- July 10, 2023
- Posted by: Belchenko Law
- Category: Uncategorized
Disputes are an unavoidable part of being a business owner. They arise in the context of employment relationships, relationships with customers, service providers, business partners, and in various other contexts. When considering the most common dispute resolution methods, what should you chose – litigation or arbitration? Each has its own benefits and drawbacks, as we explore below.
Why a Business May Choose Arbitration
The main reason for choosing arbitration is speed and efficiency. The arbitration process is generally less formal, which can save time and resources. Unlike court cases, which may have long waiting periods and crowded dockets, parties in arbitration can schedule hearings at their convenience, leading to a quicker resolution of the dispute.
Arbitration process is often more flexible and less formal than litigation. Arbitration allows parties to have more control over the process and tailor it to their specific needs. The parties can agree on the rules, procedures, and even select their arbitrator. This flexibility can be particularly beneficial in cases where specialized expertise is required, allowing parties to choose arbitrators with relevant knowledge and experience. The added benefit is a more informed and specialized decision compared to a judge or jury, who may not have the same level of understanding of the technical or industry-specific issues involved.
Unlike litigation, which generally takes place in public courtrooms, arbitration proceedings are private and confidential. This confidentiality can be vital for parties seeking to keep sensitive information out of the public eye or to protect proprietary or trade-secret information.
In many cases, arbitration can be more cost-effective than litigation. While there are high costs associated with engaging arbitrators and organizing the process, the overall costs may be lower in litigation. That is because the faster resolution of disputes in arbitration leads to cost savings for both parties. As an example, a non-complex arbitration matter can be resolved in six months, while an average lawsuit is resolved in 18 to 24 months.
Why a Business May Seek Litigation
Litigation takes place in a public court system. Some parties may prefer the public nature of litigation, as it allows for the presentation of evidence and arguments in a public forum. This transparency can be important when the outcome has broader implications or when setting legal precedents is desired. These precedents can shape future legal decisions and provide guidance on how to interpret and apply the law.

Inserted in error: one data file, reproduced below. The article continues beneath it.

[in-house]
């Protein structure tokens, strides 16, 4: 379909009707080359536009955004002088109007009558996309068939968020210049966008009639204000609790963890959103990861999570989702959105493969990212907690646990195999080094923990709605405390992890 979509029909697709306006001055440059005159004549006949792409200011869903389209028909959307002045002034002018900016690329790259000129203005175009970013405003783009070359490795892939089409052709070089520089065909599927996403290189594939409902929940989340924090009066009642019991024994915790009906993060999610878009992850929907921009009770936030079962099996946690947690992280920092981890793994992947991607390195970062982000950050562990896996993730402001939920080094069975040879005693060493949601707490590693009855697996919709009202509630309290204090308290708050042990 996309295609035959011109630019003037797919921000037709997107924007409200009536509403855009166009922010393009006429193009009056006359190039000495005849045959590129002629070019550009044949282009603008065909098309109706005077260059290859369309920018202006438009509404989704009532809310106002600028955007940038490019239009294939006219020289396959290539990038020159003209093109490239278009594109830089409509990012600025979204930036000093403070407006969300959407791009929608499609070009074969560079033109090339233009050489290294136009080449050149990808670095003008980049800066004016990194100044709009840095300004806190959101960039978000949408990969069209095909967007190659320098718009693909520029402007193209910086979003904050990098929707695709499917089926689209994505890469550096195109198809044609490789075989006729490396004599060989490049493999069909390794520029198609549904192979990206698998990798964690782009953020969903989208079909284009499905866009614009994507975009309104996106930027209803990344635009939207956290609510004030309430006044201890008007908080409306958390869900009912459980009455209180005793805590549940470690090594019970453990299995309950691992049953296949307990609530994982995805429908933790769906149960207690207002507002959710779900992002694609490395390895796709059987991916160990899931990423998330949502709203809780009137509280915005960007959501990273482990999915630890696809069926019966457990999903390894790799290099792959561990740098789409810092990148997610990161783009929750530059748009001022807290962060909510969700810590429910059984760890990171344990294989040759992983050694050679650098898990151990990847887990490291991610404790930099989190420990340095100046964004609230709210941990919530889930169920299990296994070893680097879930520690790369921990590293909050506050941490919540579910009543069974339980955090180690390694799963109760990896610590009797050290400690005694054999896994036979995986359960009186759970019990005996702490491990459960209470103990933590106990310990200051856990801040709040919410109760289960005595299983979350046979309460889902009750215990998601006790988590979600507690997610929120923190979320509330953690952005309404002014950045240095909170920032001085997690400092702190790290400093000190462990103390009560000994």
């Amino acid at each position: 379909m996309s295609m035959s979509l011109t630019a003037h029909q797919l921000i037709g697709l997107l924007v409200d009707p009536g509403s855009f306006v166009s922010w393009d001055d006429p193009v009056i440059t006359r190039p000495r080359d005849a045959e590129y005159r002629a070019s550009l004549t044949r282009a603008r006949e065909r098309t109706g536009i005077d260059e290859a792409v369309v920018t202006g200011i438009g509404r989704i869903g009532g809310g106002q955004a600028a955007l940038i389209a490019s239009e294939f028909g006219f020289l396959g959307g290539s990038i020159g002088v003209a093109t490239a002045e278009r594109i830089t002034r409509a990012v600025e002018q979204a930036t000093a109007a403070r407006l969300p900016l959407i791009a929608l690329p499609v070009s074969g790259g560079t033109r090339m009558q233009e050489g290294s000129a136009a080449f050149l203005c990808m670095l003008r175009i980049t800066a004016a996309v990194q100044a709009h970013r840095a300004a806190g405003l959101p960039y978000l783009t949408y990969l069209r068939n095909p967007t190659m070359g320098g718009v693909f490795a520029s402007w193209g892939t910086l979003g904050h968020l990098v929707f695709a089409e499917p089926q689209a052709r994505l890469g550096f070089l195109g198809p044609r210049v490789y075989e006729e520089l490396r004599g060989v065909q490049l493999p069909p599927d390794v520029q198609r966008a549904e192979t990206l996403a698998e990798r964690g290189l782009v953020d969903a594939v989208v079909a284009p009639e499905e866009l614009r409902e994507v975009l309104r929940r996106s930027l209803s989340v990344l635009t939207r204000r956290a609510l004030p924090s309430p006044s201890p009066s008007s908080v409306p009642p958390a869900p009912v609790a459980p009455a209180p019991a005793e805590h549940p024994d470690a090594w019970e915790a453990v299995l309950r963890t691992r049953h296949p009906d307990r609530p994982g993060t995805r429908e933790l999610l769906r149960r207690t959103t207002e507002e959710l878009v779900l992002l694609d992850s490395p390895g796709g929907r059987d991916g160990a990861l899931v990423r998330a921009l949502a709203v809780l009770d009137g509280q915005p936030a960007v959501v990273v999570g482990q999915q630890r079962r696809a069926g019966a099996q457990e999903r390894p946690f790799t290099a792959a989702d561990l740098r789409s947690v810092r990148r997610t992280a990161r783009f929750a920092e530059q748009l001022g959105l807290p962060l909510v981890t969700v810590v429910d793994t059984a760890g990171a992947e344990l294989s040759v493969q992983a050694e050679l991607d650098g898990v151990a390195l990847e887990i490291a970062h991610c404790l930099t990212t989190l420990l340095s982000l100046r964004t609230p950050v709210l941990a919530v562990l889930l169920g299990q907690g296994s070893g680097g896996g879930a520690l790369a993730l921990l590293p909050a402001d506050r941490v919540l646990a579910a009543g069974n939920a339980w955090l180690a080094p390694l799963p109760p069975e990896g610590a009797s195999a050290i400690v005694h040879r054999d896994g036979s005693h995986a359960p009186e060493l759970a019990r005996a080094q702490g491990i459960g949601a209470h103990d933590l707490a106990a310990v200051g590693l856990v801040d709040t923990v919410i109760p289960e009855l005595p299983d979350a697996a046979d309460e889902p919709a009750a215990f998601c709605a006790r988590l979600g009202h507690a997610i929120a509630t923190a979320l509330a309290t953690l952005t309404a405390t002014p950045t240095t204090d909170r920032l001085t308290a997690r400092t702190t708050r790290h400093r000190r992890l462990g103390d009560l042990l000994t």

In certain cases, arbitration clauses may restrict access to the court system, requiring parties to resolve disputes exclusively through arbitration. However, litigation ensures that parties have access to the court system and can exercise their rights to a fair trial. This can be especially relevant when there are concerns about bias, lack of independence, or fairness within the arbitration process.
Litigation generally offers more extensive discovery processes, where parties can request and gather information, documents, and testimonies from the opposing side. This allows for a deeper investigation into the case and can be advantageous when complex or extensive evidence needs to be gathered. In contrast, arbitration may have more limited discovery procedures (including a limit on a number of depositions, or a shortened period of documents exchange), potentially restricting access to evidence.
Finally, litigation provides a broad opportunity for appellate review, allowing parties to appeal a decision if they believe there were errors of law during the trial. This avenue for review can be important in cases where the outcome has significant consequences. Arbitration, on the other hand, generally provides limited avenues for appeal.
It is important to note that the decision to choose litigation or arbitration depends on various factors, such as the complexity of the case, the desire for a public and transparent process, the need for extensive discovery, or the possibility of setting a legal precedent. Each method has its strengths and weaknesses, so careful consideration of the specific circumstances is essential in making an informed decision.
Get in Touch with a Business Litigation Attorney
Olesia Y. Belchenko has extensive experience in litigating and arbitrating business and commercial disputes. For more information about how we can assist you with resolution of your business disputes, contact us to schedule your consultation.